Amid cancellations, railroads – and railroaders – remain on the job for us.
Our own legislative reception on March 24th is cancelled, along with the legislature itself. The state house is shut down. The legislature is making plans for how to accomplish business remotely. VTdigger has more.
Amtrak continues to run the Vermonter and Ethan Allen.
In New York, trains no longer cross the Canadian border and the Adirondack is cancelled north of Albany. In Massachusetts only one of two regular “Valley Flyer” trains from Greenfield to New York is running (along with it’s flip side positioning move out of Springfield up to Greenfield and vise versa).
VIA is cutting train service by 50% in Canada.
Northeast Corridor Amtrak trains from Washington – Philadelphia – New York – Boston were reduced to a “Saturday Schedule” and then further reduced to run only 40% of a normal schedule. Commuter trains throughout the northeast are running a “Saturday Schedule.” Some “Downeaster” trains between Boston and Portland are cut. Some cafe cars will no longer be open.
Further Amtrak cuts are expected.
It’s a good time to make Amtrak reservations. Bargains are widespread. Amtrak is reporting future bookings are down by more than 50%. But we’ll be through this soon enough. (An interesting exception: northbound auto-trains from Florida are selling out as everyone goes home).
Freight seems to be moving like normal. Toilet paper mills in Maine are shipping and that traffic continues to detour through Vermont via Rutland because of the closure of the Hoosac Tunnel in Massachusetts. (It’s not just toilet paper – the trains haul lumber, propane, autos, garbage from Massachusetts and all the rest of the commodities that New England uses and ships).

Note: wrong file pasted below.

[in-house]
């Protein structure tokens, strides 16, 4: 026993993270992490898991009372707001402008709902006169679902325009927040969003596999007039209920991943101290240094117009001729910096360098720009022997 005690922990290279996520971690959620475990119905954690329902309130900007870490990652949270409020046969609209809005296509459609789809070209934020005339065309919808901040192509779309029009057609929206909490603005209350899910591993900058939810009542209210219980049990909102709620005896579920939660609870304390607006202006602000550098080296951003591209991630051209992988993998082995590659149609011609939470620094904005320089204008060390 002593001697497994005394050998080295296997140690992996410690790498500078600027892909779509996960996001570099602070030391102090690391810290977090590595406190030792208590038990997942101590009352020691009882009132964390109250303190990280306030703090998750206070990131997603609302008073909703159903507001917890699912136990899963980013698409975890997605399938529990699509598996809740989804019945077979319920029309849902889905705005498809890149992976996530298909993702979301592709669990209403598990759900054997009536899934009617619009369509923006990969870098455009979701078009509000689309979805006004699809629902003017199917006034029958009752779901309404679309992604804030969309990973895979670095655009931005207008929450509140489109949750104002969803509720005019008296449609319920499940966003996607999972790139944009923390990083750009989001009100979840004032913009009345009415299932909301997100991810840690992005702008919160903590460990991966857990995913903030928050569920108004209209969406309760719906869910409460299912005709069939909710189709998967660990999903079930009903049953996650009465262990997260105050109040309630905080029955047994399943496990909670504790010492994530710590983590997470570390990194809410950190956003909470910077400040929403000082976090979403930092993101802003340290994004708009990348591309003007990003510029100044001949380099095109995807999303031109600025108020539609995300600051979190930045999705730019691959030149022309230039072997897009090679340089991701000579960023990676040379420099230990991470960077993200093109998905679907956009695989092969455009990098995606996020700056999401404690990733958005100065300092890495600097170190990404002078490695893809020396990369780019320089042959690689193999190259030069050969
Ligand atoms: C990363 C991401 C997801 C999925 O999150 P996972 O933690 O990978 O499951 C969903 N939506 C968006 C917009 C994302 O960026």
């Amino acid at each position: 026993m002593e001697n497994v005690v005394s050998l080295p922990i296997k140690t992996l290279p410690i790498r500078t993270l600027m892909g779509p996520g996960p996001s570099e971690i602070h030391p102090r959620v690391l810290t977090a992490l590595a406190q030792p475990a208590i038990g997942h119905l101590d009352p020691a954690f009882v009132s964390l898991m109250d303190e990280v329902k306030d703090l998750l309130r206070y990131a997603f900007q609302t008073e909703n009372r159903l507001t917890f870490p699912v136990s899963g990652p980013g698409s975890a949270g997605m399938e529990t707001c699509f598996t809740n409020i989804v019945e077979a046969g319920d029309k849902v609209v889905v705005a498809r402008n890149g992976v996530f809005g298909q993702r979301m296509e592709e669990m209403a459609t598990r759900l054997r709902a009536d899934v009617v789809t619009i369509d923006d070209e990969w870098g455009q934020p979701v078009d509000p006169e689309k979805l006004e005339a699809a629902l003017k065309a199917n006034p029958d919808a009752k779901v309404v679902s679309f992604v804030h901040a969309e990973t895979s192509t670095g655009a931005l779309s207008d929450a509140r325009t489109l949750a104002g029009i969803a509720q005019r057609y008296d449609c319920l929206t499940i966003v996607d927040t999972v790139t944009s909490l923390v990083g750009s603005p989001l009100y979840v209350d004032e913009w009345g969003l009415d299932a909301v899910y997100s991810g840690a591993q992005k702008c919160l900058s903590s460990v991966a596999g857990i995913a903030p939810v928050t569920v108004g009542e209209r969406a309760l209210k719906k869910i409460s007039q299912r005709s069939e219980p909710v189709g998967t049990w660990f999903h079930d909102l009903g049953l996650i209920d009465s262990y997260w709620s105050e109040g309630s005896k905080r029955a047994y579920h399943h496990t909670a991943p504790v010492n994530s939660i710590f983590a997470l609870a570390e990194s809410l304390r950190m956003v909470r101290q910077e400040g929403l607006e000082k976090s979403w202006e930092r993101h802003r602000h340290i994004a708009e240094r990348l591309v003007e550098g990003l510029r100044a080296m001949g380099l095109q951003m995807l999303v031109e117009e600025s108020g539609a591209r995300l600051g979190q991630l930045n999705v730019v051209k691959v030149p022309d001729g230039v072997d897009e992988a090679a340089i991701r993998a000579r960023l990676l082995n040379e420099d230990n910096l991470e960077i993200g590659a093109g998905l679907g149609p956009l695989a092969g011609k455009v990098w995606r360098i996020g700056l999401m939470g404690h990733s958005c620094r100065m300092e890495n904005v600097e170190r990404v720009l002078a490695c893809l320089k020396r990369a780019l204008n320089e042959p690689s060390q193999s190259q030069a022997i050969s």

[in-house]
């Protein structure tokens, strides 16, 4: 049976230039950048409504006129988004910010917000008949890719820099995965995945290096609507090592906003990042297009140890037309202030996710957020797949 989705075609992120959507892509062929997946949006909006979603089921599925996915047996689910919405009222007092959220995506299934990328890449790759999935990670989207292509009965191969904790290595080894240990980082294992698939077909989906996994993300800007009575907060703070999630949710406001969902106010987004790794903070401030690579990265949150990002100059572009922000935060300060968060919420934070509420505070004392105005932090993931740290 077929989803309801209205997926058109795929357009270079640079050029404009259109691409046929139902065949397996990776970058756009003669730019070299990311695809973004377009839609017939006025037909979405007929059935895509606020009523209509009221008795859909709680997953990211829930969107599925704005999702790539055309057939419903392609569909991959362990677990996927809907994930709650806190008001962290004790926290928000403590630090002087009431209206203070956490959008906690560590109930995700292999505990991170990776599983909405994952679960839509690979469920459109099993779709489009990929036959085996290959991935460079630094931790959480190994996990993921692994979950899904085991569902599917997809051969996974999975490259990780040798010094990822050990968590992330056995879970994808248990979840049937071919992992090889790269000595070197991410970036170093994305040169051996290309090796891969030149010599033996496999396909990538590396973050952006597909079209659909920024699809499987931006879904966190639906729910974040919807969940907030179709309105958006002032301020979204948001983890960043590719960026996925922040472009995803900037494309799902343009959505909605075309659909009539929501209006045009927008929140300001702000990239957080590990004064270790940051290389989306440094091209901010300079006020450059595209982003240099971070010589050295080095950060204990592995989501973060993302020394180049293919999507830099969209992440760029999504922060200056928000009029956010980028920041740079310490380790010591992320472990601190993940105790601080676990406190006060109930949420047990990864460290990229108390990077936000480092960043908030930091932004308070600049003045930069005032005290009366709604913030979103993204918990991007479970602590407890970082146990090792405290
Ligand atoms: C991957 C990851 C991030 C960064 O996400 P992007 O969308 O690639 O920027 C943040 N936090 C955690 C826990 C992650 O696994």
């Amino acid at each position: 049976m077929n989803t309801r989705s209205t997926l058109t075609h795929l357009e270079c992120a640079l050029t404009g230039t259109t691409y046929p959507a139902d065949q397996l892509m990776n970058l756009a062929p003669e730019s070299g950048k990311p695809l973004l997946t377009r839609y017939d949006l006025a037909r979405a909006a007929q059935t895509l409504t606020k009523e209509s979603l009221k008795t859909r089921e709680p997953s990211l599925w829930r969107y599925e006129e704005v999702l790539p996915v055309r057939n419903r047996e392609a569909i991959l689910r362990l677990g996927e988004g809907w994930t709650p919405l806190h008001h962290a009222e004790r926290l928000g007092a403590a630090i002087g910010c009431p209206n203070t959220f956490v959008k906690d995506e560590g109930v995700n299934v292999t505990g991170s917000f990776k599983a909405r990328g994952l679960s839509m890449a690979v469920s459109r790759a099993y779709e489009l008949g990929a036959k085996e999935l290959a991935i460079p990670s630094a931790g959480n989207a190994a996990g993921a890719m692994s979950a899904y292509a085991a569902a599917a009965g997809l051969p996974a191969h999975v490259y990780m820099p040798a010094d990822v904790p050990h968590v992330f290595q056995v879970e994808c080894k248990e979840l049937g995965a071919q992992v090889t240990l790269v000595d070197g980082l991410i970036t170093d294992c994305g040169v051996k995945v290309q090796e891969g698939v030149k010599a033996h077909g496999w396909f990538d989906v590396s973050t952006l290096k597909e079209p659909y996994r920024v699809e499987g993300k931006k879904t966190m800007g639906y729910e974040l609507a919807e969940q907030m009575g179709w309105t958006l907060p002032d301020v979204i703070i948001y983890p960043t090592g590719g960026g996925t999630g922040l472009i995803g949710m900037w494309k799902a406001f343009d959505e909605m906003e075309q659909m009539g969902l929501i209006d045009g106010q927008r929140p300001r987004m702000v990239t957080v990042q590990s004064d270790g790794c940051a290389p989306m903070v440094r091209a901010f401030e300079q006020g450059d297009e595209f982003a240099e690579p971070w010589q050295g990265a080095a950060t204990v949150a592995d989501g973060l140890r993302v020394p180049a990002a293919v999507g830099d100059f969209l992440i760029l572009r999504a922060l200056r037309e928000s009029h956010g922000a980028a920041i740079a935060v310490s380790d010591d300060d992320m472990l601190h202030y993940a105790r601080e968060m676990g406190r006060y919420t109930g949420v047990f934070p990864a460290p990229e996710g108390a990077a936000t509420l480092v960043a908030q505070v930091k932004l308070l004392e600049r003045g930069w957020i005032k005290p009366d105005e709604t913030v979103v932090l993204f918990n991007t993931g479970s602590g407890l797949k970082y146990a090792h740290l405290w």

Vermont rail system and it’s people have been working extra hours because of detour moves from the tunnel. So has New England Central.
Further detours are coming in April when the rail line through Middlebury is cut for construction of the new tunnel. Traffic for Burlington (including all the oil and gasoline used in northern Vermont) will detour through Bellows Falls, White River Junction, Waterbury, Essex Junction and Winooski. These will be daylight trains.
Elsewhere in America, container shipments from China are disrupted. Intermodal freight traffic is down 14%. The Port of Los Angels is down 23%. Auto makers are beginning to shut down factories (nobody out buying cars right now). Other commodities are holding steady except for coal, down significantly (now a long-term trend).
As our lives get disrupted, this is an opportunity to realize what is most important. We’re all giving up a lot, making a sacrifice for our collective good. It is interesting that as we practice social distancing, we’re all in this together, more than ever.
I wish you the best, under these circumstances. Thank you for your support.
Christopher Parker, Executive Director